Cities As Frameworks
Milan-Based architects Space Caviar’s Non-Extractive Architecture program explores the possibilities of designing without depletion. After a summer creating structures for sustainability-focused festival Terraforma, they discuss permanence, adaptation, and evolution.
Words: Morna Fraser
Images: Gianluca Normanno
Morna Fraser: How receptive do you feel that the architecture world is to non-extractive methods?
Joseph Grima: I think that there’s a huge amount of interest in the idea of resetting some core architectural principles, and thinking about it at a macroscopic, really a planetary scale. But it’s something that’s going to require a lot of patience. In a way, the real goal of this project is to bring the people working on these ideas together, to allow them to have a greater level of influence. It is to enact a shift from a generation of architects whose primary concern was the appearance of the building, something we care about marginally, to a generation who understands the importance for beauty, but who are willing to take into consideration a much more expansive set of requirements.
MF: From workshops and exhibitions at planetariums, to documentary films and structures at Terraforma festival, your projects have taken many forms. What is specifically interesting about the festival space that lets you do something different than say, a biennale?
JG: Terraforma is very special because they have this keen awareness about some of the values that are important to us: design, a relationship with the environment, the importance of architecture, and creating a human experience that’s rewarding. We were very motivated to work with them and this wouldn’t have been possible with many other festivals. That being said, in this moment where there’s a rule that dictates everything – every possible application, especially in the architectural space – the temporary nature of festivals allow you to suspend that a little. They’re good testing sites, both in terms of design and aesthetics, but also in terms of these ideas of paying a lot of attention to supply chains and sourcing raw materials. The Biennale of course is important, but I think sometimes biennales tend to speak to a crowd that’s too specifically architectural. The great thing about the festival is that it welcomes people from all sorts of different backgrounds.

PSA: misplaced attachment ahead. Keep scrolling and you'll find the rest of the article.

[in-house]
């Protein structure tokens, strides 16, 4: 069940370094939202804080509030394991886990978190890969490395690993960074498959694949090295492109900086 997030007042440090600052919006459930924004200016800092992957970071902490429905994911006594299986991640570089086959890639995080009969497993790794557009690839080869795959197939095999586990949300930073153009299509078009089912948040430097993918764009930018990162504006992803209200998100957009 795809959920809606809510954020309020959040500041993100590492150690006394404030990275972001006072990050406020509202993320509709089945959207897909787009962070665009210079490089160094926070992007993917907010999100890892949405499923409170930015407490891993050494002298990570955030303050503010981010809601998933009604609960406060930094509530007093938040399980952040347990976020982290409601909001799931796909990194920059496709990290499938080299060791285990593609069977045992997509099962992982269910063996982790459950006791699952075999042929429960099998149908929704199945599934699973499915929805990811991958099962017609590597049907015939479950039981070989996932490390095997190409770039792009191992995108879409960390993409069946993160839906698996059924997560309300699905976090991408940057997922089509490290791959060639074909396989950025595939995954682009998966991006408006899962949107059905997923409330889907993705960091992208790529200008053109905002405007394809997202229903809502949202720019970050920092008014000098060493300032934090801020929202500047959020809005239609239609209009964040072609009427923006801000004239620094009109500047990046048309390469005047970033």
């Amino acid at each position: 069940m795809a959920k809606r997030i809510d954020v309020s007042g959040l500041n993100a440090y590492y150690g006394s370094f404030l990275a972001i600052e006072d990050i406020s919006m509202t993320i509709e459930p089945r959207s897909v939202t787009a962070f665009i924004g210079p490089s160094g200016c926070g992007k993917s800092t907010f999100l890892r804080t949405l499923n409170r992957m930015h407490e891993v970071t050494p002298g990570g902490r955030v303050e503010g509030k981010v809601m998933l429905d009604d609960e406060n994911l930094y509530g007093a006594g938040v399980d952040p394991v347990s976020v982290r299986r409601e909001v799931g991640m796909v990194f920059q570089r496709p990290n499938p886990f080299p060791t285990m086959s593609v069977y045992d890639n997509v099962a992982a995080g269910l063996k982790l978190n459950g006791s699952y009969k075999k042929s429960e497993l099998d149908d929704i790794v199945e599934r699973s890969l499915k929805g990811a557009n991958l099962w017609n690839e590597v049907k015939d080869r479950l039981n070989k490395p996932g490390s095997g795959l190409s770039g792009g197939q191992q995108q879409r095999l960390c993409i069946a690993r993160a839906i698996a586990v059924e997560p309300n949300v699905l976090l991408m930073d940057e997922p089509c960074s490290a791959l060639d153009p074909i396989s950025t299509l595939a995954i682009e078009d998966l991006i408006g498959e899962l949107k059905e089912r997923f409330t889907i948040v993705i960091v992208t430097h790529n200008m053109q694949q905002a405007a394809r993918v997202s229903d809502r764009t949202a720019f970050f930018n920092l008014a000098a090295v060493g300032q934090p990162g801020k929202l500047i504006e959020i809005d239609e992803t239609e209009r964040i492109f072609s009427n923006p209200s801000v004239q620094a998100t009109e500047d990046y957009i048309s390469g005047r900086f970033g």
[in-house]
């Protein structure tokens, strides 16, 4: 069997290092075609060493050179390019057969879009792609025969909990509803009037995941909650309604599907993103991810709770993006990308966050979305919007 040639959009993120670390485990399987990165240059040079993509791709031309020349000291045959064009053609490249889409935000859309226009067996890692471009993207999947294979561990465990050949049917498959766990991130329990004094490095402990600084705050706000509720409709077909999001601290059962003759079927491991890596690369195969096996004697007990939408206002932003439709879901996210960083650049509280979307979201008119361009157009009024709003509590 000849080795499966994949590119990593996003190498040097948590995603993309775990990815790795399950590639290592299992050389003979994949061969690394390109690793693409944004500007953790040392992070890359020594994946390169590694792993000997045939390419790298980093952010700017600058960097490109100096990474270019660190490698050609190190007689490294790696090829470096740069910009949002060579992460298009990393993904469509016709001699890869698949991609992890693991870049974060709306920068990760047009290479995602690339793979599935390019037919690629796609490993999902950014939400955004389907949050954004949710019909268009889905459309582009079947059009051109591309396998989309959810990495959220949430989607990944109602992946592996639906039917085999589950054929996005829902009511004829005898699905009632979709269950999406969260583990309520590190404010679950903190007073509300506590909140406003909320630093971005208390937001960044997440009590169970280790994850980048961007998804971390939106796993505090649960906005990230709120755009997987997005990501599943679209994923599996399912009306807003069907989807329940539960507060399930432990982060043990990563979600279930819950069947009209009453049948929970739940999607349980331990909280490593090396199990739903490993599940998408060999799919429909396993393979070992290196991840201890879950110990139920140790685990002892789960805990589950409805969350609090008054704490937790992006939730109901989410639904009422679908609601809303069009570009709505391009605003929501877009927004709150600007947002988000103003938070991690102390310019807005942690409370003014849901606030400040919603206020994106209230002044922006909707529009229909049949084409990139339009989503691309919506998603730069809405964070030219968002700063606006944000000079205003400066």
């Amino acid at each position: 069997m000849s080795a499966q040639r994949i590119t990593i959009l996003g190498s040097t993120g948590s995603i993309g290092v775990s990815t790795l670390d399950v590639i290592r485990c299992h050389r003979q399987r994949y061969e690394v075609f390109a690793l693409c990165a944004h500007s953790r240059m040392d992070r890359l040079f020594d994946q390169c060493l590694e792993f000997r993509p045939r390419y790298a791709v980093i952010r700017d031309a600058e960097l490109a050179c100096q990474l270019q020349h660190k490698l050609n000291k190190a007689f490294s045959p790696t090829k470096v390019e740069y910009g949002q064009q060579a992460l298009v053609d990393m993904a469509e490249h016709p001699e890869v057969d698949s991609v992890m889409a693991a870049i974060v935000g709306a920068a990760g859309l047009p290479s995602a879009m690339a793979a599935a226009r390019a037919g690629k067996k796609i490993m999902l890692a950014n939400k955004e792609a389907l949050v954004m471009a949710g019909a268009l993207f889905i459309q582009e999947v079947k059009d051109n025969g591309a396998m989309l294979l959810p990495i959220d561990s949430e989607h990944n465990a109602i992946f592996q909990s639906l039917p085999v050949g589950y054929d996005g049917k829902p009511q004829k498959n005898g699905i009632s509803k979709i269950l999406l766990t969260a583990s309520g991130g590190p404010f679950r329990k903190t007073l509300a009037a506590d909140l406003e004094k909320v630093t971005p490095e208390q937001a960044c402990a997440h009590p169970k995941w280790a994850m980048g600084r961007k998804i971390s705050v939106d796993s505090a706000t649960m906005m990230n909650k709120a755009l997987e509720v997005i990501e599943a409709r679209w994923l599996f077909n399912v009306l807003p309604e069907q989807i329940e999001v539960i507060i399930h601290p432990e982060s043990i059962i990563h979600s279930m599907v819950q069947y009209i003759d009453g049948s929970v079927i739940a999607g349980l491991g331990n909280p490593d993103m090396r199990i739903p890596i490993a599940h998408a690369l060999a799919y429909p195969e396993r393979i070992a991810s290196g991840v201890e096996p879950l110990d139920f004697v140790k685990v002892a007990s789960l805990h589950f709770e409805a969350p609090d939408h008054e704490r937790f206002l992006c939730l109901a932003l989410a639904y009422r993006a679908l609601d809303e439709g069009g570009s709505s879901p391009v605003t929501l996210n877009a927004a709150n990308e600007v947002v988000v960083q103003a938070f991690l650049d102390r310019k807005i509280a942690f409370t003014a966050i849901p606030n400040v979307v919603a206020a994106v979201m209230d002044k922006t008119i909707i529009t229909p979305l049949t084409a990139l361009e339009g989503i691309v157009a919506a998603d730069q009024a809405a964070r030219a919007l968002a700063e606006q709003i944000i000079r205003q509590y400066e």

MF: How was the Vaia Stage designed and constructed?
JG: The structure is a celebration of Milanese design – the hexagonal form at the front is derived from one of the most iconic buildings in Milan, the Pirelli Tower by Gio Ponte. The trusses are the second homage to Milan, inspired by Enzo Mari’s Autoprogettazione? project. We wanted it to be an exemplary project of a simple building in which we know everything there is to know about it, so it is a single material structure made out of pinewood. The only other material we used is laser cut steel for structural support. We wanted to enter into a dialogue with the origin place of this material, so we worked with local consortiums dealing with the enormous amount of wood left over from storm Vaia in 2018, which felled hundreds of thousands of trees, leaving them to rot on the side of a mountain. As architects, we want to engage with the production process and understand how the materials work, so we turned it into a workshop, collaborating with a number of volunteers including people from Terraforma as well as our own staff. It was a wonderful process. Part of the idea of non-extractive architecture is that money isn’t the only thing that one can get out of one’s work. There are also forms of conviviality, of human exchange that are just as important.